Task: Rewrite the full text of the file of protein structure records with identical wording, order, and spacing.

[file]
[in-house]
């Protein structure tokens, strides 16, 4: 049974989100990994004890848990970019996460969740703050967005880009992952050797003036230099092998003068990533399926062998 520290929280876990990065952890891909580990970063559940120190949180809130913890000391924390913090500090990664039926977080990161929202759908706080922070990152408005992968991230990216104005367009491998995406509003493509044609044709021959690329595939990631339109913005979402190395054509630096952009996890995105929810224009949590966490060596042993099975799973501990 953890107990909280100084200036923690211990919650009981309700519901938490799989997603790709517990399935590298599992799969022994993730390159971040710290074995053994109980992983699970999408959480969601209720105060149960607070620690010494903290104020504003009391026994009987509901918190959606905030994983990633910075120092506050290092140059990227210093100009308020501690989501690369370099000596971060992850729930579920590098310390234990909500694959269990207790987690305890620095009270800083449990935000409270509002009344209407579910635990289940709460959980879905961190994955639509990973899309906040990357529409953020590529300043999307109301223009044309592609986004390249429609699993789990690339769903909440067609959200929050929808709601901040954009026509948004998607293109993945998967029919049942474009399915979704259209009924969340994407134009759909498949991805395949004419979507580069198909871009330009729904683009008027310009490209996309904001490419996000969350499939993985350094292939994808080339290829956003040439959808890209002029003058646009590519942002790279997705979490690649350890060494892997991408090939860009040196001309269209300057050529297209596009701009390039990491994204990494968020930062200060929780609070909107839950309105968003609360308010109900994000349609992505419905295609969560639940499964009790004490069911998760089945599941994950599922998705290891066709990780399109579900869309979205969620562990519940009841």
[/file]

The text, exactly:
[in-house]
């Protein structure tokens, strides 16, 4: 049974989100990994004890848990970019996460969740703050967005880009992952050797003036230099092998003068990533399926062998 520290929280876990990065952890891909580990970063559940120190949180809130913890000391924390913090500090990664039926977080990161929202759908706080922070990152408005992968991230990216104005367009491998995406509003493509044609044709021959690329595939990631339109913005979402190395054509630096952009996890995105929810224009949590966490060596042993099975799973501990 953890107990909280100084200036923690211990919650009981309700519901938490799989997603790709517990399935590298599992799969022994993730390159971040710290074995053994109980992983699970999408959480969601209720105060149960607070620690010494903290104020504003009391026994009987509901918190959606905030994983990633910075120092506050290092140059990227210093100009308020501690989501690369370099000596971060992850729930579920590098310390234990909500694959269990207790987690305890620095009270800083449990935000409270509002009344209407579910635990289940709460959980879905961190994955639509990973899309906040990357529409953020590529300043999307109301223009044309592609986004390249429609699993789990690339769903909440067609959200929050929808709601901040954009026509948004998607293109993945998967029919049942474009399915979704259209009924969340994407134009759909498949991805395949004419979507580069198909871009330009729904683009008027310009490209996309904001490419996000969350499939993985350094292939994808080339290829956003040439959808890209002029003058646009590519942002790279997705979490690649350890060494892997991408090939860009040196001309269209300057050529297209596009701009390039990491994204990494968020930062200060929780609070909107839950309105968003609360308010109900994000349609992505419905295609969560639940499964009790004490069911998760089945599941994950599922998705290891066709990780399109579900869309979205969620562990519940009841």